This course focuses on modeling of a variety of electric circuits and vibration systems, and analysis techniques of linear time-invariant systems. It covers the fundamentals of linear control theory. The topics include transfer function derivation of dynamic models and analytical techniques of system characteristics using the transfer functions, definition of system stability, some stability criterions, design methods of feedback control systems.
At the end of this course, students will be able to:
1) Derive transfer functions of linear time-invariant systems from their dynamic models.
2) Have an understanding of analytical techniques using block diagram, vector locus and bode diagram, and on the basis of them, examine system characteristics expressed as transfer functions.
3) Explain the definition of stability and confirm system stability.
4) Have an understanding of feedback control systems and their design methods based on classical control systems and deign control systems that satisfy design specifications
Laplace transforms,Transfer function, Block digram, Bode diagram, stability, PID control
Intercultural skills | Communication skills | Specialist skills | Critical thinking skills | Practical and/or problem-solving skills |
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- | - | ✔ | - | ✔ |
Lectures for two classes are carried out in a day. At the beginning of each lecture, solutions to exercise problems that were assigned during the previous lecture are reviewed. Towards the end of the lecture, students are given exercise problems related to the lecture given that day to solve. To prepare for class, students should read the course schedule section and check what topics will be covered. Required learning should be completed outside of the classroom for preparation and review purposes.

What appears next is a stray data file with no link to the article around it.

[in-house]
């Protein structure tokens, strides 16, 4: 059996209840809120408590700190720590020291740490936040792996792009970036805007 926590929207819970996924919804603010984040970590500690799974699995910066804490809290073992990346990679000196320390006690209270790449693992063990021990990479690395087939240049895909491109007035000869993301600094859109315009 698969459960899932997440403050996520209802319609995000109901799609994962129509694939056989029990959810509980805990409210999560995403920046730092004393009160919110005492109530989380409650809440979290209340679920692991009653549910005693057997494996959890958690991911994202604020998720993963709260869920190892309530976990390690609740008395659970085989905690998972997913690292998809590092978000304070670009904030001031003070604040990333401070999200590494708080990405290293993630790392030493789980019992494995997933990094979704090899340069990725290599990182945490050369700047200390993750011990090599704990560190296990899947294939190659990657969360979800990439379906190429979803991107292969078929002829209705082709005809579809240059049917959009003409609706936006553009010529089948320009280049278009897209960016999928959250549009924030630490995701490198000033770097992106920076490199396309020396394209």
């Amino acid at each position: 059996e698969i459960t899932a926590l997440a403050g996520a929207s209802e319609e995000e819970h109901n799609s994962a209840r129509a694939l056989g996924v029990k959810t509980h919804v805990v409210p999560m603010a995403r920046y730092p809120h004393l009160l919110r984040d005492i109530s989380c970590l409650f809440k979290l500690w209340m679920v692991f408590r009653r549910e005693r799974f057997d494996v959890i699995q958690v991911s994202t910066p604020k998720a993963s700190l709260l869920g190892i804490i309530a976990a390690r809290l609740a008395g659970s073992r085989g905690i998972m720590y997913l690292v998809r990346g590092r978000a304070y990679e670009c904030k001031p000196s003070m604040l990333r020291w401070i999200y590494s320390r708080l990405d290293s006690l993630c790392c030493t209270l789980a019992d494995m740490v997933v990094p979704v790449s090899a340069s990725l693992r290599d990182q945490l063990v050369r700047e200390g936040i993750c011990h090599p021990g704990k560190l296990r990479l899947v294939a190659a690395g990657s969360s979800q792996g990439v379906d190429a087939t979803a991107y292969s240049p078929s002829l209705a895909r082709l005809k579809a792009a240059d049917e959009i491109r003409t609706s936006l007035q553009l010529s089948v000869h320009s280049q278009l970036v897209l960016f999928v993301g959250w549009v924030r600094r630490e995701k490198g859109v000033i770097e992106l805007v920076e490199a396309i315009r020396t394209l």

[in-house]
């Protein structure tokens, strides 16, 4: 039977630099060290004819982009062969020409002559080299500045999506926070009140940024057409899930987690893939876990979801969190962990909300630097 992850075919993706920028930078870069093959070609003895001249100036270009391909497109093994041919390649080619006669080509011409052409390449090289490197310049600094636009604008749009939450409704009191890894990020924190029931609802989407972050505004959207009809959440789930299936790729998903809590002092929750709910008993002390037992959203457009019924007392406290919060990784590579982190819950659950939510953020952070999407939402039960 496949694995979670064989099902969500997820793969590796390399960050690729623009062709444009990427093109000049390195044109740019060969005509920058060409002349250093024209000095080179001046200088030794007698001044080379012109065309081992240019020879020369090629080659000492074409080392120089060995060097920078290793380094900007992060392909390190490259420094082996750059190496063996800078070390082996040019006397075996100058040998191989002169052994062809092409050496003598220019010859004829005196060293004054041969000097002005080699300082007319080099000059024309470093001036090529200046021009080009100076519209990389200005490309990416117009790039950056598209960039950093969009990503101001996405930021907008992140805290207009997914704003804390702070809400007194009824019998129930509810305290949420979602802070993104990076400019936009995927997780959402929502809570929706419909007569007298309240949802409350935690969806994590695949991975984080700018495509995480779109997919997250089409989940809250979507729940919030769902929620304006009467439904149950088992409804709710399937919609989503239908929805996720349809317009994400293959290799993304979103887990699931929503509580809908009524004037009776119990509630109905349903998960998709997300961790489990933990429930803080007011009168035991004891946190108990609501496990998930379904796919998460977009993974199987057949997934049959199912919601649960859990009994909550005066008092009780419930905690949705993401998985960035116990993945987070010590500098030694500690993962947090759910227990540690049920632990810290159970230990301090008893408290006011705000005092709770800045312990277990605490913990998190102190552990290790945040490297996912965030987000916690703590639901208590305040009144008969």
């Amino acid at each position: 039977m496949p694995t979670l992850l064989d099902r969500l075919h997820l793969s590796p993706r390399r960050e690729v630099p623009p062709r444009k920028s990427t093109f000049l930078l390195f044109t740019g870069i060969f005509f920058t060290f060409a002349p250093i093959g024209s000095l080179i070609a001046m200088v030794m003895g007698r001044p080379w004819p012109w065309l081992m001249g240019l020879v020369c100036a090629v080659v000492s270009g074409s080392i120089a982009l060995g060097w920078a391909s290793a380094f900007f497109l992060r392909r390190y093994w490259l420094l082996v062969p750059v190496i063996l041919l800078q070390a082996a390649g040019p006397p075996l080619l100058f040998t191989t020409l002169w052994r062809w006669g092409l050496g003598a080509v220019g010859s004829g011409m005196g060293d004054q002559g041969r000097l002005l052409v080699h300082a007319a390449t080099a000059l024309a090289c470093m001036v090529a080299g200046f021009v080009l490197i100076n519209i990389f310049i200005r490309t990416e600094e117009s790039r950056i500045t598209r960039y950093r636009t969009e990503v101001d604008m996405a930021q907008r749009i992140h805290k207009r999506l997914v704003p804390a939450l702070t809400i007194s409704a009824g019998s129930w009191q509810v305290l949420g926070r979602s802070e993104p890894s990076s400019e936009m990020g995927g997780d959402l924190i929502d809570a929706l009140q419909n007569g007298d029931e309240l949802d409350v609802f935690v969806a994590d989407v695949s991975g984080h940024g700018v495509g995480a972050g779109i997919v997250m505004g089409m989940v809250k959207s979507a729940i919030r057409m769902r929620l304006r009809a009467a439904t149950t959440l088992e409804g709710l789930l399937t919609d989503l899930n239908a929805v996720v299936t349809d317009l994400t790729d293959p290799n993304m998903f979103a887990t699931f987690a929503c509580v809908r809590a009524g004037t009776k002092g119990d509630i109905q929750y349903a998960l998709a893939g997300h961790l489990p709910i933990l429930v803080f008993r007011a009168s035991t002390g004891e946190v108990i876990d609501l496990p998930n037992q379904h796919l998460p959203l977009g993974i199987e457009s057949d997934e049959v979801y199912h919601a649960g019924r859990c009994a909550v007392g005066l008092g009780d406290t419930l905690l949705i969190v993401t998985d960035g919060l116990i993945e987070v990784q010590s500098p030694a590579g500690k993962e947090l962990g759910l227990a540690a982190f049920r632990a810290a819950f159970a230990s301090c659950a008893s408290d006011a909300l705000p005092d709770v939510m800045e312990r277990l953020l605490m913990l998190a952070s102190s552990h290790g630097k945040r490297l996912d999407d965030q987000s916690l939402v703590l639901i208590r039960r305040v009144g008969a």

Course schedule | Required learning | |
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Class 1 | Introduction to control | Understand the concept of feedback control |
Class 2 | The Laplace transform | Understand the Laplace transform |
Class 3 | Dynamic model and transfer function of physical systems | Understand how to model physical systems, for example, electric circuits and vibration systems and how to derive their motion equations and transfer functions |
Class 4 | Block diagram | Understand block diagrams and how to transform their structures |
Class 5 | Inverse Laplace transform - Time response | Understand the relationship between transfer functions and time responses |
Class 6 | Frequency response and vector locus | Understand the relationship between transfer functions and characteristics in the frequency domain |
Class 7 | Bode diagram | Understand bode diagram expression and how to utilize asymptotic curves |
Class 8 | Review of the first half of the course (classes 1–7) and midterm exam. | Revise what was taught during classes 1-7 to prepare for the exam. |
Class 9 | System stability and the Routh-Hurwitz stability criterion | Understand system stability in control theroy and the Routh-Hurwitz stability criterion |
Class 10 | The Nyquist criterion | Understand stability of feedback control systems and the Nyquist criterion |
Class 11 | Phase margin and gain margin | Understand the definition and the usage of phase margin and gain margin |
Class 12 | Feedback control system characteristics - Sensitivity charactersitic and steady state charactersitic | Understand the definition and the usage of sensitivity charactersitic and steady state charactersitic |
Class 13 | Performance evaluation of control systems and PID control | Understand the performance evaluation of control systems, the charactersitics of a PID controller and its design method |
Class 14 | Phase lag compensation and phase lead compensation | Understand the structure of a phase lag compensation and a phase lead compensation and their design methods |
Class 15 | Phase lead-lag compensation | Understand the design method of a phase lead-lag compensation |
Sugie, Toshiharu. Fujita, Masayuki. Introduction to Feedback Control. Corona Publishing, ISBN 978-4339033038. (Japanese)
Unspecified.
Students’ course scores are based on midterm and final exams (80%) and exercise problems (20%).
Students must have successfully completed Engineering Mechanics, Complex Function Theory and Ordinary Differential Equations or have equivalent knowledge.